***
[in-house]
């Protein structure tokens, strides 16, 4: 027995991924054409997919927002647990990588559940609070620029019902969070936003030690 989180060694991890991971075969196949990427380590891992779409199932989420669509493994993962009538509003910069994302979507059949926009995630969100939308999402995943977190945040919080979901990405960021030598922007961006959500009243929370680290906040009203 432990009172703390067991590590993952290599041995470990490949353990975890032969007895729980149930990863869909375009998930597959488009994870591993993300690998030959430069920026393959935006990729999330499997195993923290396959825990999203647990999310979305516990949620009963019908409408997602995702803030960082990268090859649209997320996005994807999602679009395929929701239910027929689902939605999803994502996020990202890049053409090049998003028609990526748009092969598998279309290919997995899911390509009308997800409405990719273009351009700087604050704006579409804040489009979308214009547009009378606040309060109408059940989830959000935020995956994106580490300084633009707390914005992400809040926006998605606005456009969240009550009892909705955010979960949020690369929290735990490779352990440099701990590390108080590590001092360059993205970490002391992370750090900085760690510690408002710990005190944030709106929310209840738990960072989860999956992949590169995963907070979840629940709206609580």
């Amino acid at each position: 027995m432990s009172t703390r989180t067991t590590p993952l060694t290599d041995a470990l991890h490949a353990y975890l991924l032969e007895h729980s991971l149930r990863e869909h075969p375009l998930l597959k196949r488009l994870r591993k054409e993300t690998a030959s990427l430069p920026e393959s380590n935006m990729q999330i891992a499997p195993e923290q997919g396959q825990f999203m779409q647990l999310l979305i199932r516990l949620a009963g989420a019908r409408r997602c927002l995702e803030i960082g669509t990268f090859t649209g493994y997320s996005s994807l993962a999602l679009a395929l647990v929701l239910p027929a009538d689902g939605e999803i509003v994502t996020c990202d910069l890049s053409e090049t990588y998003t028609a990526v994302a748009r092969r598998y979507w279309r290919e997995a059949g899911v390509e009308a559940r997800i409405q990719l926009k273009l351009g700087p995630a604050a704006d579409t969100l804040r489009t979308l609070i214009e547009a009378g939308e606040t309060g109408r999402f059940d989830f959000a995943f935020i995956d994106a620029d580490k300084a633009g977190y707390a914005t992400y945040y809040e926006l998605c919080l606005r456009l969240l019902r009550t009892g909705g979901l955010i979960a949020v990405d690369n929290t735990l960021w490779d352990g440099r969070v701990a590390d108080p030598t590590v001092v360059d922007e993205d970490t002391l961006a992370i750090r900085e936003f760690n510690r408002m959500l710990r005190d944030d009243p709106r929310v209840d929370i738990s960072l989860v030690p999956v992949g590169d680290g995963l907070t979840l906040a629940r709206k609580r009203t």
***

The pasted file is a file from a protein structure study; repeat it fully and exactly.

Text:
[in-house]
């Protein structure tokens, strides 16, 4: 027995991924054409997919927002647990990588559940609070620029019902969070936003030690 989180060694991890991971075969196949990427380590891992779409199932989420669509493994993962009538509003910069994302979507059949926009995630969100939308999402995943977190945040919080979901990405960021030598922007961006959500009243929370680290906040009203 432990009172703390067991590590993952290599041995470990490949353990975890032969007895729980149930990863869909375009998930597959488009994870591993993300690998030959430069920026393959935006990729999330499997195993923290396959825990999203647990999310979305516990949620009963019908409408997602995702803030960082990268090859649209997320996005994807999602679009395929929701239910027929689902939605999803994502996020990202890049053409090049998003028609990526748009092969598998279309290919997995899911390509009308997800409405990719273009351009700087604050704006579409804040489009979308214009547009009378606040309060109408059940989830959000935020995956994106580490300084633009707390914005992400809040926006998605606005456009969240009550009892909705955010979960949020690369929290735990490779352990440099701990590390108080590590001092360059993205970490002391992370750090900085760690510690408002710990005190944030709106929310209840738990960072989860999956992949590169995963907070979840629940709206609580």
């Amino acid at each position: 027995m432990s009172t703390r989180t067991t590590p993952l060694t290599d041995a470990l991890h490949a353990y975890l991924l032969e007895h729980s991971l149930r990863e869909h075969p375009l998930l597959k196949r488009l994870r591993k054409e993300t690998a030959s990427l430069p920026e393959s380590n935006m990729q999330i891992a499997p195993e923290q997919g396959q825990f999203m779409q647990l999310l979305i199932r516990l949620a009963g989420a019908r409408r997602c927002l995702e803030i960082g669509t990268f090859t649209g493994y997320s996005s994807l993962a999602l679009a395929l647990v929701l239910p027929a009538d689902g939605e999803i509003v994502t996020c990202d910069l890049s053409e090049t990588y998003t028609a990526v994302a748009r092969r598998y979507w279309r290919e997995a059949g899911v390509e009308a559940r997800i409405q990719l926009k273009l351009g700087p995630a604050a704006d579409t969100l804040r489009t979308l609070i214009e547009a009378g939308e606040t309060g109408r999402f059940d989830f959000a995943f935020i995956d994106a620029d580490k300084a633009g977190y707390a914005t992400y945040y809040e926006l998605c919080l606005r456009l969240l019902r009550t009892g909705g979901l955010i979960a949020v990405d690369n929290t735990l960021w490779d352990g440099r969070v701990a590390d108080p030598t590590v001092v360059d922007e993205d970490t002391l961006a992370i750090r900085e936003f760690n510690r408002m959500l710990r005190d944030d009243p709106r929310v209840d929370i738990s960072l989860v030690p999956v992949g590169d680290g995963l907070t979840l906040a629940r709206k609580r009203t």